Planting ‘millions of trees’ may not be the answer to deforestation | Letters

Planting ‘millions of trees’ may not be the answer to deforestation | Letters

Large-scale plantations offer little biodiversity and can impact negatively on hydrology and local land rights, writes Prof Tim Forsyth

The announcement at Cop26 to halt and reverse global deforestation over the next decade (Cop26: world leaders agree deal to end deforestation, 1 November) is to be welcomed, but still raises important questions about the role of tree plantations. For years, environmentalists have not just resisted the destruction of old-growth forests, but also the conversion of landscapes to large-scale tree plantations, because they offer little biodiversity and can impact negatively on hydrology and local land rights.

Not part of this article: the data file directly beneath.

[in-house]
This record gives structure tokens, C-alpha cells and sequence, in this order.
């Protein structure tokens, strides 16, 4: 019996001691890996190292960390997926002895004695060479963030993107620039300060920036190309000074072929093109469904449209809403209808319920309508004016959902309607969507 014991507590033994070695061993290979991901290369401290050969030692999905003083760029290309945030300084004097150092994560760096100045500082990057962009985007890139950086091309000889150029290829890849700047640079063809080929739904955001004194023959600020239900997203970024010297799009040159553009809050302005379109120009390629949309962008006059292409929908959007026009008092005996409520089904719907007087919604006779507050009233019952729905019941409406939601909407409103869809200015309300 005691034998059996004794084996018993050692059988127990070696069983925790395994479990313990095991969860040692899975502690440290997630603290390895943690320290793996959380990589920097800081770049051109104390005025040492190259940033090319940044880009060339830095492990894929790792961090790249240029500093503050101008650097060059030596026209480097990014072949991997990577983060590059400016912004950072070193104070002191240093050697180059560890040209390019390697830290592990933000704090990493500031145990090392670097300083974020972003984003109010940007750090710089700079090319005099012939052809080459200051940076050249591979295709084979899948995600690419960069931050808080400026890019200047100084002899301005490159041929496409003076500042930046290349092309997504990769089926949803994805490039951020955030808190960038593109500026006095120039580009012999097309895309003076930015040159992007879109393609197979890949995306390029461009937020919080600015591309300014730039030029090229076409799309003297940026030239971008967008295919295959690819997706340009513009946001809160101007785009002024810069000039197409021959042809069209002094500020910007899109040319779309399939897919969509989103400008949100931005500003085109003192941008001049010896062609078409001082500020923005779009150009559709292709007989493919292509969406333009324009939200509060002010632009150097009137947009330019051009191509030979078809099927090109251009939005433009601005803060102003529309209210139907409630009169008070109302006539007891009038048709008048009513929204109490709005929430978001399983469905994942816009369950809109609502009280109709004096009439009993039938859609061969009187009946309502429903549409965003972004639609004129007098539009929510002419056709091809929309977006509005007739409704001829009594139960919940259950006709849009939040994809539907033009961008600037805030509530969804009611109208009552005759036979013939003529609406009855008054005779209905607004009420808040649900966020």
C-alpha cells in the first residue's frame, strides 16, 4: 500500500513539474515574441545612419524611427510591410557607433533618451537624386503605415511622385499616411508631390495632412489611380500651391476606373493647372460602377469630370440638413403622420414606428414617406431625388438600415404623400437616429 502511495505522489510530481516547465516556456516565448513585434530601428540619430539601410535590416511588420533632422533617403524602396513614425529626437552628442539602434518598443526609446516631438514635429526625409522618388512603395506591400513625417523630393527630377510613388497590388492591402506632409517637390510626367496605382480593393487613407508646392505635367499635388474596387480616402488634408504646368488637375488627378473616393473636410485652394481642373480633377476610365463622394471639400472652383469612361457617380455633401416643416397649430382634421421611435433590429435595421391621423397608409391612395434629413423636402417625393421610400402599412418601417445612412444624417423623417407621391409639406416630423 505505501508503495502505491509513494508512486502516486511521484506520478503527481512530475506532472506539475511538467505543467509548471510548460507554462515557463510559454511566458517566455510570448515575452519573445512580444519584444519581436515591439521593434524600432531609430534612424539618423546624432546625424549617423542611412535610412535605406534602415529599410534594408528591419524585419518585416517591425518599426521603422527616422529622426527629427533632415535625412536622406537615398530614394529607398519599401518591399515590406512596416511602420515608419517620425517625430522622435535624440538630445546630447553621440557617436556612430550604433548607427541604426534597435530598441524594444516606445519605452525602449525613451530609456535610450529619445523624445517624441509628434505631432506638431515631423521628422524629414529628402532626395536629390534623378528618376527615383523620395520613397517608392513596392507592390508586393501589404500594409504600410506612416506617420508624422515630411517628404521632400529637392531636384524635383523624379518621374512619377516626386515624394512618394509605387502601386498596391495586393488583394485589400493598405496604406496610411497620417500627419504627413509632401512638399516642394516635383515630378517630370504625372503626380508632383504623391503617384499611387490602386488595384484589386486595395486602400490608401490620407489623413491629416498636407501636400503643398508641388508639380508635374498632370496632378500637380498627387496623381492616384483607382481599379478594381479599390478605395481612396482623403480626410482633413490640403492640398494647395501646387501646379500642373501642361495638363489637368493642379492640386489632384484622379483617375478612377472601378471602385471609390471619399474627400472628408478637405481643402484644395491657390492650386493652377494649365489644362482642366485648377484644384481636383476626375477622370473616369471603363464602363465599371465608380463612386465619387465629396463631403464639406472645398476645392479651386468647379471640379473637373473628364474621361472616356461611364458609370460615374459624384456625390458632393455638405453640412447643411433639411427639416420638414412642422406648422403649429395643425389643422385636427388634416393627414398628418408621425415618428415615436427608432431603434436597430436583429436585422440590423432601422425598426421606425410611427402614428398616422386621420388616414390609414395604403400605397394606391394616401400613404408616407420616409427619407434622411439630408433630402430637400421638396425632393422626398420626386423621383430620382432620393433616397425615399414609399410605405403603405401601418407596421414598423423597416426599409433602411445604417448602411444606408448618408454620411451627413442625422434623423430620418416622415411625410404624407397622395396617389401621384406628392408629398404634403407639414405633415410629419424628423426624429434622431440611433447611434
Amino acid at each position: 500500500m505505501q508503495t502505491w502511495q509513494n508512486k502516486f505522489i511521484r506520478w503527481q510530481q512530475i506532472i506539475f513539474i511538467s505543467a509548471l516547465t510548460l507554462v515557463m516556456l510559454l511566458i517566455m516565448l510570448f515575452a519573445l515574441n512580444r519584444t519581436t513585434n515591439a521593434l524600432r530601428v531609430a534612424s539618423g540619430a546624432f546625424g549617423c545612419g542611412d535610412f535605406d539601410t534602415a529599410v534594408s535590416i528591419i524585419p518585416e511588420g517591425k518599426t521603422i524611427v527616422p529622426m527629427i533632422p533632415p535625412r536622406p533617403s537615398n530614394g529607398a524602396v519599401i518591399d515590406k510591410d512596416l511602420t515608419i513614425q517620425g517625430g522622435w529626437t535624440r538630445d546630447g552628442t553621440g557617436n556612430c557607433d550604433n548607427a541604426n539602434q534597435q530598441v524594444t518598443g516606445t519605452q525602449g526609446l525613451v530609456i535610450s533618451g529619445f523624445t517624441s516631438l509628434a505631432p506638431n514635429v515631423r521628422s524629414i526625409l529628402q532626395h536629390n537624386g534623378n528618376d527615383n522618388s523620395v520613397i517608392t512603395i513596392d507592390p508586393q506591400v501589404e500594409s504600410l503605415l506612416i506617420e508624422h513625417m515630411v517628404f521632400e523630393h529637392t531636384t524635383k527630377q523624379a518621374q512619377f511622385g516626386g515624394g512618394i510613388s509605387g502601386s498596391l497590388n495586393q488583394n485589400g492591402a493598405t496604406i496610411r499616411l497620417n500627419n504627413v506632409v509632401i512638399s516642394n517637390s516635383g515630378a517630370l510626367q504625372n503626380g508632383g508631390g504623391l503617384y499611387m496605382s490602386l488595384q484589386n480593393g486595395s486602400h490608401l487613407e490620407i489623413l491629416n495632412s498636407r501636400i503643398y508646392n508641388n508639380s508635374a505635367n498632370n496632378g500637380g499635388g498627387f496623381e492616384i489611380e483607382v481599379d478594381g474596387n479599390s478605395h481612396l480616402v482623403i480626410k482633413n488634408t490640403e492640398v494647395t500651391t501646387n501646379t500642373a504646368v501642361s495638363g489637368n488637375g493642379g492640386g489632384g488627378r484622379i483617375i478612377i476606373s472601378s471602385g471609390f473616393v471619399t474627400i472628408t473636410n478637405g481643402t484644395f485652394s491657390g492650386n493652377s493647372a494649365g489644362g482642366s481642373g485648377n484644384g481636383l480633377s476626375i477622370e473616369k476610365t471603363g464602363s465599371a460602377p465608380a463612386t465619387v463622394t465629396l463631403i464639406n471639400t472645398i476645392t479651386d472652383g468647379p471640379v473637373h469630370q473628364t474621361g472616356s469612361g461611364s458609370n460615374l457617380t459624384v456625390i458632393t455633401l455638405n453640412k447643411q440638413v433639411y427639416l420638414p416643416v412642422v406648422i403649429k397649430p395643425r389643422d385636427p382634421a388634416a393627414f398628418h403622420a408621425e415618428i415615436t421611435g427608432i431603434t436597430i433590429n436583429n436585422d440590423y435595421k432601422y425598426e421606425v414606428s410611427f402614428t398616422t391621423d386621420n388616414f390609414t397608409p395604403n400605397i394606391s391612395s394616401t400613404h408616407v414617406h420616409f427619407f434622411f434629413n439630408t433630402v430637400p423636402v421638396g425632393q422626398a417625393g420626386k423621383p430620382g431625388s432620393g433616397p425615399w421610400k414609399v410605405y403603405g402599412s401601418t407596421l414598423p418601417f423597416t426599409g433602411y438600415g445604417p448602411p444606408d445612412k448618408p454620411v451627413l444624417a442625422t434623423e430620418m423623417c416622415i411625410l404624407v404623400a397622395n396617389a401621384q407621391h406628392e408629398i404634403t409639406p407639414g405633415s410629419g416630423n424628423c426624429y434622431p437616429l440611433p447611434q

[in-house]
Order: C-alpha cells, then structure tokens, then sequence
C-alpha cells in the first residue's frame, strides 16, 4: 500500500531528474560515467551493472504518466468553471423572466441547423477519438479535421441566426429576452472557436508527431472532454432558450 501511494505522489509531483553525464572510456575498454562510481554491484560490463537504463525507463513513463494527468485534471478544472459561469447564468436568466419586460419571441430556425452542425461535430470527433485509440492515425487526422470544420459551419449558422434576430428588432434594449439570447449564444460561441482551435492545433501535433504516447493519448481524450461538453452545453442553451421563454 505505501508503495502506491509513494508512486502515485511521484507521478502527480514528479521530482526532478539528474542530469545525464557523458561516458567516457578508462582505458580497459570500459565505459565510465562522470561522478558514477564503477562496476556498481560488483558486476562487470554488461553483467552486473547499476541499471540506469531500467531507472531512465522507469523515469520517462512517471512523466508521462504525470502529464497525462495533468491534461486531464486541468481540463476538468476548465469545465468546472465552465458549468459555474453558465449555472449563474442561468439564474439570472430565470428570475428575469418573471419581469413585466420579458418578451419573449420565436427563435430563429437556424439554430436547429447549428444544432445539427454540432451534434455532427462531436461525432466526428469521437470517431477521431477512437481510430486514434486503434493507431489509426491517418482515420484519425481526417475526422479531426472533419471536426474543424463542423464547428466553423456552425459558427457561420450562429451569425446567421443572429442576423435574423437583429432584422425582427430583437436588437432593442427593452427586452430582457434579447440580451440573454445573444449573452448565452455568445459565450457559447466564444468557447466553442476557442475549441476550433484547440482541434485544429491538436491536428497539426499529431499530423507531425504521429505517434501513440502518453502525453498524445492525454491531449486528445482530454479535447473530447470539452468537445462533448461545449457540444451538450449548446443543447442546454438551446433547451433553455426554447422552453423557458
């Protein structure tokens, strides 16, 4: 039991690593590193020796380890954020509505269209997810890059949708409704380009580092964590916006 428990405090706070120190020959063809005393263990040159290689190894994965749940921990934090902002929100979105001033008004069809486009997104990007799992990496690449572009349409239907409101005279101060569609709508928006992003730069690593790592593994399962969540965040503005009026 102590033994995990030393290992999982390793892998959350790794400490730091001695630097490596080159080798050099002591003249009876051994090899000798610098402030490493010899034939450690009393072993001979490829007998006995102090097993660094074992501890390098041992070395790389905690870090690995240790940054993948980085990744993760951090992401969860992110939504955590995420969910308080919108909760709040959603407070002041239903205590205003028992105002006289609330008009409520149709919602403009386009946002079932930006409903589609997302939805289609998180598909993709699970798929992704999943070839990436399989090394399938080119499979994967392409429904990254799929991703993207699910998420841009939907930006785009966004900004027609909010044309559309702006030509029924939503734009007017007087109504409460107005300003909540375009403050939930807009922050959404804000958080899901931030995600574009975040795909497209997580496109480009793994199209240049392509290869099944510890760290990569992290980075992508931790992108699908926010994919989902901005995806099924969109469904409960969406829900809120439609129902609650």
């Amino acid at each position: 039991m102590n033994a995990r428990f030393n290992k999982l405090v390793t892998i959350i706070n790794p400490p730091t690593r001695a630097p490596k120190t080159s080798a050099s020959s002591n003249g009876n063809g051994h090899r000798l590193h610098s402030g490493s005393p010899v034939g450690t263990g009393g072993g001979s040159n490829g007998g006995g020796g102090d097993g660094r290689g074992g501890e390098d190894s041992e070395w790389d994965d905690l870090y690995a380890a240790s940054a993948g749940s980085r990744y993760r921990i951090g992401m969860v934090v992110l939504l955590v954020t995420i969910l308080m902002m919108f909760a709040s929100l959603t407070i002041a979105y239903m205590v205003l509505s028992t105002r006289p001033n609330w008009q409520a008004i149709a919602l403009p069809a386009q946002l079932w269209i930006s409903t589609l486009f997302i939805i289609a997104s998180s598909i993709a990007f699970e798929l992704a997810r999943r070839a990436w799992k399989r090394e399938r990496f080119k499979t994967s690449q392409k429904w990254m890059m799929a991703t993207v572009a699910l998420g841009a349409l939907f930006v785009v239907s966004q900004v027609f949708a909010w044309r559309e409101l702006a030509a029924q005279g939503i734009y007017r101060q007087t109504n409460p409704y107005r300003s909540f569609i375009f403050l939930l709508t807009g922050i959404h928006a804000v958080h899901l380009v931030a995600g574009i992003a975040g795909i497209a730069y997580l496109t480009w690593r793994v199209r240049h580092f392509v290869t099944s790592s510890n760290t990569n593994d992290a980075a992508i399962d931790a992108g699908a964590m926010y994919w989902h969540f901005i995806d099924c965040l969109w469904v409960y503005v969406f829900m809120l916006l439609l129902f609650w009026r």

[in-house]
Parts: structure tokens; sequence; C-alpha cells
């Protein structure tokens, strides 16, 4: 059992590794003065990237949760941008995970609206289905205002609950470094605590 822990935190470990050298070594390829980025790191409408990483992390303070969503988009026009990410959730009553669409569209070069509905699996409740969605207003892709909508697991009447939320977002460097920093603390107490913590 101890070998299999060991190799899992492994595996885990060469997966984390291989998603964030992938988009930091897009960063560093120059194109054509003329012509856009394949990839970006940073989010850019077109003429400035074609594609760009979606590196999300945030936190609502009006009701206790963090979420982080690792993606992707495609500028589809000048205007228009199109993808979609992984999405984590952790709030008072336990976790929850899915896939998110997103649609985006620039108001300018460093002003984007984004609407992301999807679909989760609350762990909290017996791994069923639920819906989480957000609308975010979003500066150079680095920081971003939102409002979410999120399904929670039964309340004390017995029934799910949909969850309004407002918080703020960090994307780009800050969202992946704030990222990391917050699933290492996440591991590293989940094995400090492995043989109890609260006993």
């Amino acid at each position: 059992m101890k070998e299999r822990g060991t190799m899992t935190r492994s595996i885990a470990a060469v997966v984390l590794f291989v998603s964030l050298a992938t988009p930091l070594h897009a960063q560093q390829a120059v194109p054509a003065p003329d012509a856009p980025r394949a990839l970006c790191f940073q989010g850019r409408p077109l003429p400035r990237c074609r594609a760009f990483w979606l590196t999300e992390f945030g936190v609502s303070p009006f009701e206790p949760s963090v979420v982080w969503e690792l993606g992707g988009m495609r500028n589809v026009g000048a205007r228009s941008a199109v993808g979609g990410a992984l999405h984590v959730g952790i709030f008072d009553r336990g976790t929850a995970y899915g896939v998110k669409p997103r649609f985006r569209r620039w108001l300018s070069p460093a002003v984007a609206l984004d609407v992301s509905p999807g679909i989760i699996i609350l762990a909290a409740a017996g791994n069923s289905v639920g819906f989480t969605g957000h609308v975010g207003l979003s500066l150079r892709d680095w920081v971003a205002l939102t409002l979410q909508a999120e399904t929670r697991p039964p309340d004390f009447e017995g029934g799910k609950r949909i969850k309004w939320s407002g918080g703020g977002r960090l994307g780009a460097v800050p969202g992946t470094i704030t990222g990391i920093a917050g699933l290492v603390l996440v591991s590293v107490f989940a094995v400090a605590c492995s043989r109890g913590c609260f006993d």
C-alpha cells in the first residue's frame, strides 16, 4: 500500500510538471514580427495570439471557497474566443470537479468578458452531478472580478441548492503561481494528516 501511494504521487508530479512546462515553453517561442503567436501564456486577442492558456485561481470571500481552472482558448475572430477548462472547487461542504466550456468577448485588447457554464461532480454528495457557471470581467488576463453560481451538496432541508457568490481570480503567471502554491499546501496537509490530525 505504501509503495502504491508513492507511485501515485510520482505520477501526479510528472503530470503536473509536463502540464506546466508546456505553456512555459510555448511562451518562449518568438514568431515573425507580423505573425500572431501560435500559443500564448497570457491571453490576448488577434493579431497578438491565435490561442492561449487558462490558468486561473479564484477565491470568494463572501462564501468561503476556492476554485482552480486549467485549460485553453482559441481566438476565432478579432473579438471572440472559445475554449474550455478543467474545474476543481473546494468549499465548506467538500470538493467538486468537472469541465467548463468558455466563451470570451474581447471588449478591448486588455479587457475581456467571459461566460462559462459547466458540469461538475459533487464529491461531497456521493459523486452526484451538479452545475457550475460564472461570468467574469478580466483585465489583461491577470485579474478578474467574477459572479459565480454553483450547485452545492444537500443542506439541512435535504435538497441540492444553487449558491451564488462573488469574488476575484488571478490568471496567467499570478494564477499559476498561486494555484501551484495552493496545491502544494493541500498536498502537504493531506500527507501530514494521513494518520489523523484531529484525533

Yet plantations are still classified as “forests” by the UN Food and Agriculture Organization, and various organisations propose them as means of “reversing” deforestation, or achieving net zero carbon emissions (where emissions are balanced by activities that capture carbon).

Continue reading…

Leave a Reply

Your email address will not be published. Required fields are marked *

EnvironFriend

FREE
VIEW